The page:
Conservation DistList Archives [Date] [Subject] [Author] [SEARCH]

Subject: Bleaching


From: Simon Barcham Green <simongreen>
Date: Sunday, December 8, 2002
Anand S. Akolkar <aakolkar [at] vsnl__com> writes

>Some authors in India on books  on conservation and preservation of
>paper materials advocate the use of bleaching agents like
>hydrochloric acid or bleaching powder for bleaching of the paper
>documents. Is it advisable to do so, and why/why not?

I would leave the arguments about bleaching old papers to paper
conservators and chemists but would like to make a few comments.

The hazards of using chlorine based bleaches in paper production
date back to at least 1829 when John Murray, the publisher wrote on
the subject. Papermakers did use bleach extensively and harmfully
although by the late 19th century some were making a virtue of
avoiding bleach. (e.g. our family at Hayle Mill launched RWS in 1895
and "unbleached Arnold" was well known).

Traditionally (up to the 19th century) I do not believe Indian
handmade papermakers used harsh bleaches. One of the notable
features of old Indian papers is that, unless attached by pests,
mildew or aggressive chemicals in inks and paints, they are usually
in very good condition and typically a pale buff shade. New papers
made from traditional materials in a traditional way have the same
shade. This may well have contributed to the collapse of handmade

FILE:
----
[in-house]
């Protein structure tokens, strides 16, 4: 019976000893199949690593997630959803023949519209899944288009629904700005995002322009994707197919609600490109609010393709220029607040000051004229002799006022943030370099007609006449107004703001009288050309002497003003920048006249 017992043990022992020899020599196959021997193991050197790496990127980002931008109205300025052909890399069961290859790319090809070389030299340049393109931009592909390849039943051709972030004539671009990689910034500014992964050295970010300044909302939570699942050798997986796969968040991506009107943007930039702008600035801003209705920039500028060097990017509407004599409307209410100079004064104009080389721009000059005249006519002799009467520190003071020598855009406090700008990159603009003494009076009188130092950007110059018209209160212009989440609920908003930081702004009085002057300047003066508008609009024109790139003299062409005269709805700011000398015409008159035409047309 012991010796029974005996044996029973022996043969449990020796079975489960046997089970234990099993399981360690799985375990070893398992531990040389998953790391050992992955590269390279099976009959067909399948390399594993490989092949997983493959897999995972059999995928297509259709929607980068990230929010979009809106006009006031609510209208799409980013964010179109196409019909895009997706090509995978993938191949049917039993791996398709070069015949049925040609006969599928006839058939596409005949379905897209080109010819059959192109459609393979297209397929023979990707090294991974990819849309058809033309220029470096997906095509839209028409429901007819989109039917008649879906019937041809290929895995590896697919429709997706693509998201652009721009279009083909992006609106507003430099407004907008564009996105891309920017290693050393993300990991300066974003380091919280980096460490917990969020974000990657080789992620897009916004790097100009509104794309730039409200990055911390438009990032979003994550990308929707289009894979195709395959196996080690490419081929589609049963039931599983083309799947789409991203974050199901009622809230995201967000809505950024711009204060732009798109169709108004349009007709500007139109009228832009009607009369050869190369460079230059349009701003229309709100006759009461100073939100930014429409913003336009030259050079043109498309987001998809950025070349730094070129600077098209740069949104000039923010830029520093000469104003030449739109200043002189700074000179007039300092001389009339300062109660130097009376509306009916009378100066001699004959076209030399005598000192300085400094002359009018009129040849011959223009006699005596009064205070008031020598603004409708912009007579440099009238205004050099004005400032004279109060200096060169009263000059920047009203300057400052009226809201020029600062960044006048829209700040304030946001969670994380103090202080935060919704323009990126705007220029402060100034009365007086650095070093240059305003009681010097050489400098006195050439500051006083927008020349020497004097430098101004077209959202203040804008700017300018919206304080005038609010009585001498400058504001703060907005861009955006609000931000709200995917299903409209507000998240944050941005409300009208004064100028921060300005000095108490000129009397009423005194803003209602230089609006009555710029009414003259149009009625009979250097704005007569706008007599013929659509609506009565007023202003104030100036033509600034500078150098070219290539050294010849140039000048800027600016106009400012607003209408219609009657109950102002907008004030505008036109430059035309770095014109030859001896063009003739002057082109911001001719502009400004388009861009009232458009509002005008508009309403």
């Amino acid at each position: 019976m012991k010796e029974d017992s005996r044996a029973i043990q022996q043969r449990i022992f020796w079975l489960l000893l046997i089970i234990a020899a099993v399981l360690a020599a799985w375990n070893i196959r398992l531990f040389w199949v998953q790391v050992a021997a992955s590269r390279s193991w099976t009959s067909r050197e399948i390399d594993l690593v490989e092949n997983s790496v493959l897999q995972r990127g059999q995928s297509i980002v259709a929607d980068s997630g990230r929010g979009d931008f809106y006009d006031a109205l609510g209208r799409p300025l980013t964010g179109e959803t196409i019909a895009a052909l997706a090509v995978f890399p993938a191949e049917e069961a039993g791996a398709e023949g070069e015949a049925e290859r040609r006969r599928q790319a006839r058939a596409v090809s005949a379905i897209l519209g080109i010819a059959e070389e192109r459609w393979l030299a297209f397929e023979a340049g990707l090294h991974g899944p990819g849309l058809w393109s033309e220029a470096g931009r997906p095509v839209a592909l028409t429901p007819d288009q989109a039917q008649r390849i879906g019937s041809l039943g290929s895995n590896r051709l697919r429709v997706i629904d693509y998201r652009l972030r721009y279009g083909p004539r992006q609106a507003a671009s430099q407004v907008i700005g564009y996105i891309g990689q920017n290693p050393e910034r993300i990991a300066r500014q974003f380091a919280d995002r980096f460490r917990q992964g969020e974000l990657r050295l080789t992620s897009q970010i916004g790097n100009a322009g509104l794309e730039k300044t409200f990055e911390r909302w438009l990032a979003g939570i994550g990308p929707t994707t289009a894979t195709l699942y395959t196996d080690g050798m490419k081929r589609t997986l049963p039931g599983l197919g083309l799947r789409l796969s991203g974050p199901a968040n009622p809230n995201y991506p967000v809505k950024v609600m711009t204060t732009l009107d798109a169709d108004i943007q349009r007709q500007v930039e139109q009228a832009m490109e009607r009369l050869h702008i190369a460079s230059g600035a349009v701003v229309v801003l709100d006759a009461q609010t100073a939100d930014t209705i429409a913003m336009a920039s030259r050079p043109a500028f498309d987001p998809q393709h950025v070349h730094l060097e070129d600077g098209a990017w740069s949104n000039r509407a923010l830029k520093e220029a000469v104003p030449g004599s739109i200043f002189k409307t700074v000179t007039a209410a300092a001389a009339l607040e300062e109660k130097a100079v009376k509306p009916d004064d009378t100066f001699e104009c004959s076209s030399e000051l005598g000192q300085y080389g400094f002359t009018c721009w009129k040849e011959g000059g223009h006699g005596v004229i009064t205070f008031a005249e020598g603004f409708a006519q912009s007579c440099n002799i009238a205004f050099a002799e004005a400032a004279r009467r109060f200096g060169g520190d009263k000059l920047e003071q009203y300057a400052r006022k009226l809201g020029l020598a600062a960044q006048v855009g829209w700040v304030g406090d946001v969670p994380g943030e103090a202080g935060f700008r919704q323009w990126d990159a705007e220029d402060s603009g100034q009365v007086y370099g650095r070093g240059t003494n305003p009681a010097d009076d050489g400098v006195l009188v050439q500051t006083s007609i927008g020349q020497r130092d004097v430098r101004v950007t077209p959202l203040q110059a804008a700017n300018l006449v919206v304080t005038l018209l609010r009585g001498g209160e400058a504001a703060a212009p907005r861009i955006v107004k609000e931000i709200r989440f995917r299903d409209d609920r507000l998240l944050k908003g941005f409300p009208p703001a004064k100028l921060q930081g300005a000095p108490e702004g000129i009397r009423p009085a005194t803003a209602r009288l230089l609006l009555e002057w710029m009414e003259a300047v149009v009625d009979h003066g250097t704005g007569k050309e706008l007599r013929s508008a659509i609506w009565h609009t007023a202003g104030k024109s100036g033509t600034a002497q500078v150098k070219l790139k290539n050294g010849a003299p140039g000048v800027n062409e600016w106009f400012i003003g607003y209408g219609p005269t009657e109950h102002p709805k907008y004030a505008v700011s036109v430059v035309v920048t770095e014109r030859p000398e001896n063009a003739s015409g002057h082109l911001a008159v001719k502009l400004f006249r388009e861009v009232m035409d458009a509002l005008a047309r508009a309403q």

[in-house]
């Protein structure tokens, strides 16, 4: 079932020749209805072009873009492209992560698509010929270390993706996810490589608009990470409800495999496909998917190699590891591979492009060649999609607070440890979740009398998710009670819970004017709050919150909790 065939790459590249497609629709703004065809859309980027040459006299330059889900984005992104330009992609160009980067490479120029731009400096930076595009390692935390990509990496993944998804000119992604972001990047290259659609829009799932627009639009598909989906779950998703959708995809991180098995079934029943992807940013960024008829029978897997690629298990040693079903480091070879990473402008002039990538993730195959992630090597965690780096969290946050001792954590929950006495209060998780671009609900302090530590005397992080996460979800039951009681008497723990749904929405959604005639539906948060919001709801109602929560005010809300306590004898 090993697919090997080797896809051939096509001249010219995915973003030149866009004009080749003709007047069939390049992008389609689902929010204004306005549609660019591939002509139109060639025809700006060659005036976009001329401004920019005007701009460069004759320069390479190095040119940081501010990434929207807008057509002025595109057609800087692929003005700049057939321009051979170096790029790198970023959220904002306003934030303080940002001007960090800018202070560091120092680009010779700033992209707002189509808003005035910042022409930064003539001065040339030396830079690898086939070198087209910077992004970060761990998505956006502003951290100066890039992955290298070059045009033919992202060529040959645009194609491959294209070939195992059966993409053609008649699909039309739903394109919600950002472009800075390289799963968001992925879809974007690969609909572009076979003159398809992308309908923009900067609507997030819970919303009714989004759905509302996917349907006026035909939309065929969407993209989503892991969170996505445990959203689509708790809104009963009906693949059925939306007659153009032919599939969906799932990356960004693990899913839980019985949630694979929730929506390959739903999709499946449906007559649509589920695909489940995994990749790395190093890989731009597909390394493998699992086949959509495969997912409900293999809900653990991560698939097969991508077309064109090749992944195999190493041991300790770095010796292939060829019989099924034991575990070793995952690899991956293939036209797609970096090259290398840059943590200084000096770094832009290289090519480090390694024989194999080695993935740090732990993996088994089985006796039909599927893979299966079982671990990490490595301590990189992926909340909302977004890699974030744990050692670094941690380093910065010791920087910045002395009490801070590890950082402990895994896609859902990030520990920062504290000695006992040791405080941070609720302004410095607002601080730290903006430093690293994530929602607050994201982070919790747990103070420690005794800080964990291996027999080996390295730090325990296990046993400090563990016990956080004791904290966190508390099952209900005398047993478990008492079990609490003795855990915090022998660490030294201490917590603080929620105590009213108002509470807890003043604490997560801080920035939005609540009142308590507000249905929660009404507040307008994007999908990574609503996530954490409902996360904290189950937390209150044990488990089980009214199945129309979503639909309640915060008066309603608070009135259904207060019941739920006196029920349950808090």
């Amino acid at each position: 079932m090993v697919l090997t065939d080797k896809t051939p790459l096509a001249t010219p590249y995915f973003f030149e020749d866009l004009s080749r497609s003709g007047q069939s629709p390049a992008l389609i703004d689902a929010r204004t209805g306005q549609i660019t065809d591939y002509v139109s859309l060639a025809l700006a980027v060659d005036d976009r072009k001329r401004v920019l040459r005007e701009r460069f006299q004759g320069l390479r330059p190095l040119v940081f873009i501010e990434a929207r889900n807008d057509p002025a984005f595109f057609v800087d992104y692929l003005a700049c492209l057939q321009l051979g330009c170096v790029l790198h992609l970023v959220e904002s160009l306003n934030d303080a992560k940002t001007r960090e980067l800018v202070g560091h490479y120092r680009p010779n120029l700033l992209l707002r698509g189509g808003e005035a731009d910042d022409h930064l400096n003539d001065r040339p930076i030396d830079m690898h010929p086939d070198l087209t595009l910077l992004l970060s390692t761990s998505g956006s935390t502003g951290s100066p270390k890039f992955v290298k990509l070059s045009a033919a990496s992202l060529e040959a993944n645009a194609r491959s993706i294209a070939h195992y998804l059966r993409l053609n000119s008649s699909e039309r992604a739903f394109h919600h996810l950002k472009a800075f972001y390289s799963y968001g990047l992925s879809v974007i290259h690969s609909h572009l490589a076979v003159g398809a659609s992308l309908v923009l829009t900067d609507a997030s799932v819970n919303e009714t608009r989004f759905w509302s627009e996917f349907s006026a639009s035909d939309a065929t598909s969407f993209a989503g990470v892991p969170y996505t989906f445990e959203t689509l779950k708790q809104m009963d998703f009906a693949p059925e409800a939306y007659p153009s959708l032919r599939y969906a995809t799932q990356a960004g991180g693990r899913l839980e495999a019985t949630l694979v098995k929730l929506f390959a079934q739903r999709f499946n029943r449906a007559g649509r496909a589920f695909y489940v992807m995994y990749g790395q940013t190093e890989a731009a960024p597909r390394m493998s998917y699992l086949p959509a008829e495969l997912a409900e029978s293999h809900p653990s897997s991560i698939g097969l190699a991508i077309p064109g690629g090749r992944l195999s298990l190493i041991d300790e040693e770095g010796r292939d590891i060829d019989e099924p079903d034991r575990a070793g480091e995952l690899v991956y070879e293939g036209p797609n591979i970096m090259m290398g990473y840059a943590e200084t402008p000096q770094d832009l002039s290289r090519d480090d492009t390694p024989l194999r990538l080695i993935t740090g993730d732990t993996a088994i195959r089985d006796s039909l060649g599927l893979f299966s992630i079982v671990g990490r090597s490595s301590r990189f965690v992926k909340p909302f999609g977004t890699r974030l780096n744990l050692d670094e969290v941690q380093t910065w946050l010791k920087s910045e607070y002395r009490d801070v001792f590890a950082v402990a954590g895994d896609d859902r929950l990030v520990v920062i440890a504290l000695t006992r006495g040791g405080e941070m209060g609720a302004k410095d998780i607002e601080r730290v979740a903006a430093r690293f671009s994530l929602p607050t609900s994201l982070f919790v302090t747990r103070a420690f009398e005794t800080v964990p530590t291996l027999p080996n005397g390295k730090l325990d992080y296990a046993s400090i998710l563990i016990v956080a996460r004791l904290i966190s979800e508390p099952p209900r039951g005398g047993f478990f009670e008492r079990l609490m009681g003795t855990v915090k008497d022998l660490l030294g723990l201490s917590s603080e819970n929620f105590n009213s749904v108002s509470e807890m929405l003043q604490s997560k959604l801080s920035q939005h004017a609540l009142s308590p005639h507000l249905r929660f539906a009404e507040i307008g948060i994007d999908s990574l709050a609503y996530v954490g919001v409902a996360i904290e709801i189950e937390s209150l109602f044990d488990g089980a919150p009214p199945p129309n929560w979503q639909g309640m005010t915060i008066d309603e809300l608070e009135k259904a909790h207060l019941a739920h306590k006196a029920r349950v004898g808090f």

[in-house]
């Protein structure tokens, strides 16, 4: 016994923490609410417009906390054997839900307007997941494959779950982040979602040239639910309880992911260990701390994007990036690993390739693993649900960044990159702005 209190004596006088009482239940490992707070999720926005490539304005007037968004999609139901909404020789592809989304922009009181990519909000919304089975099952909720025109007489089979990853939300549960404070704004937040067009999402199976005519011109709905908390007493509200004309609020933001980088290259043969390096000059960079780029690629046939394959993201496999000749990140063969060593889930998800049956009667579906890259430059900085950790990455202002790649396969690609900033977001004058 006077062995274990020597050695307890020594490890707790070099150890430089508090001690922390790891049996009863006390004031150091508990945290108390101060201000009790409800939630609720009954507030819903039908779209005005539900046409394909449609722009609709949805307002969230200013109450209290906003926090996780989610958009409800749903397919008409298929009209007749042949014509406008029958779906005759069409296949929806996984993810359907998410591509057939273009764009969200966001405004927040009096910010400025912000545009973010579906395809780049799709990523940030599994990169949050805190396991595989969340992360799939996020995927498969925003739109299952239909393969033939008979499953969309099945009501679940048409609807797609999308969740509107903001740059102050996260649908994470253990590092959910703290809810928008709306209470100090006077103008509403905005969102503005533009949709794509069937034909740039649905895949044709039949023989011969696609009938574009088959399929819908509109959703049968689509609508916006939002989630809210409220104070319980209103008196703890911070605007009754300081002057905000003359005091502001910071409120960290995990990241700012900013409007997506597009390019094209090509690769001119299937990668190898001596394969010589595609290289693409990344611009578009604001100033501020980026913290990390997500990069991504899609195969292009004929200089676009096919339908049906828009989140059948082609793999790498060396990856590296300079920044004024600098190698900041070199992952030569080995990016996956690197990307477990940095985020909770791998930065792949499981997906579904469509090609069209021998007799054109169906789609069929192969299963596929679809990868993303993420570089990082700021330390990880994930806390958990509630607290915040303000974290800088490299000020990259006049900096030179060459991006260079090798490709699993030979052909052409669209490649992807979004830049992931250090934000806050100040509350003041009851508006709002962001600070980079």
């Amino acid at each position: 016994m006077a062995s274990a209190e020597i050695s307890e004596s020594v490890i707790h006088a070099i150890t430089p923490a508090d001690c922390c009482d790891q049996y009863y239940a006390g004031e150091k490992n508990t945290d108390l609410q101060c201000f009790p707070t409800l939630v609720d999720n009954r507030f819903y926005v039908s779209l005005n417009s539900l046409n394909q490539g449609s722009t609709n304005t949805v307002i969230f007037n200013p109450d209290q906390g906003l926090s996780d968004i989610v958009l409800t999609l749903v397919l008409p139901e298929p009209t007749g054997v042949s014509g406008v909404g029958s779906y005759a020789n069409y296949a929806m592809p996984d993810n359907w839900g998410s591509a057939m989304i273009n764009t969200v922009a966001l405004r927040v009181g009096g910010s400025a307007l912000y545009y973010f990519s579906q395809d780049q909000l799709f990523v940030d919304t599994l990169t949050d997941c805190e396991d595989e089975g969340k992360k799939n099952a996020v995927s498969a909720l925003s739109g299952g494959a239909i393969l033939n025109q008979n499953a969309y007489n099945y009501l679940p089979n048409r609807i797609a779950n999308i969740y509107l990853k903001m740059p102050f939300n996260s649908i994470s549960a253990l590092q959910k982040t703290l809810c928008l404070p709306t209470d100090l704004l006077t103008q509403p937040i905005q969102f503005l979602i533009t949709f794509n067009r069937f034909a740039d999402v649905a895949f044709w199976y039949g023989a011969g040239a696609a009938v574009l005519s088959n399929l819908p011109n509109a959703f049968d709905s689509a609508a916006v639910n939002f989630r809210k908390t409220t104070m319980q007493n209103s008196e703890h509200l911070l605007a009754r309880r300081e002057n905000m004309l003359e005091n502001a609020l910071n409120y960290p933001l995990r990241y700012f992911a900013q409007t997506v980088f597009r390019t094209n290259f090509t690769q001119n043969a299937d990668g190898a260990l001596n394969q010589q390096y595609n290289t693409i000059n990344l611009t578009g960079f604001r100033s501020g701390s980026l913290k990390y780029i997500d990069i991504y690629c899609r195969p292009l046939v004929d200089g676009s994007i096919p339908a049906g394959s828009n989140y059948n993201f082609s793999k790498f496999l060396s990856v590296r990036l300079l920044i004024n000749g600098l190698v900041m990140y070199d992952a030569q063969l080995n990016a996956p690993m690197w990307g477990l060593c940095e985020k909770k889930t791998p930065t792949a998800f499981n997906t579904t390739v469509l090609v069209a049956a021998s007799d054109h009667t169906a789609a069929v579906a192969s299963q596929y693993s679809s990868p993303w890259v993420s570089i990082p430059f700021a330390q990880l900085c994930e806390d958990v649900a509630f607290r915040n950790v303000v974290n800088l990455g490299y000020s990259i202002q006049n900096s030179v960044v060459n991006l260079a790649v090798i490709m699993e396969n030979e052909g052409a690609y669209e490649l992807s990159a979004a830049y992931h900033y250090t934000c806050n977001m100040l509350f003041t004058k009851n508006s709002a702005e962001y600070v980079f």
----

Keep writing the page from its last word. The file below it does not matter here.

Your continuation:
papermaking in India as the new machine made papers were not only
much cheaper but could be very white.

Although some modern Indian papermakers do strive for whiteness for
the cultural reasons Reni Teygeler suggests, the majority do not.
Most Indian papers tend to be coloured (though the fibre may have
been bleached before dyeing or pigmenting it) and many are more or
less natural in shade. Those sold in the Indian market are often
white, reflecting the use of cotton rags purchased white and often
highly bleached with optical brightening agents in them as well.
Some papermakers do of course use chlorine dioxide or other bleaches
too. In such cases there is a considerable risk that the bleach has
not been adequately washed out since residual chlorine or its
compounds are likely to be damaging.

With regard to seeking advice, I would suggest initially reference
to The Institute of Paper Conservation
<URL:>. IPC has published a lot
on bleaching. Its journals are in various institutions in India and
depending on various criteria Shri Akolkar may qualify for sponsored

As a co-founder of the Kumarappa National Handmade Paper Institute,
I should like to emphasise that its role is to help Indian
papermakers produce better, more consistent products and to help
their businesses flourish. Its success is reflected in the
papermaking boom in India, particularly in its export markets, over
the last ten years. It does not claim to have any particular
expertise in paper conservation and I would recommending pursuing
the subject of good practice on cleaning and stabilising paper with
conservators instead.

Simon Barcham Green

                  Conservation DistList Instance 16:39
                Distributed: Tuesday, December 10, 2002
                       Message Id: cdl-16-39-002
Received on Sunday, 8 December, 2002

[Search all CoOL documents]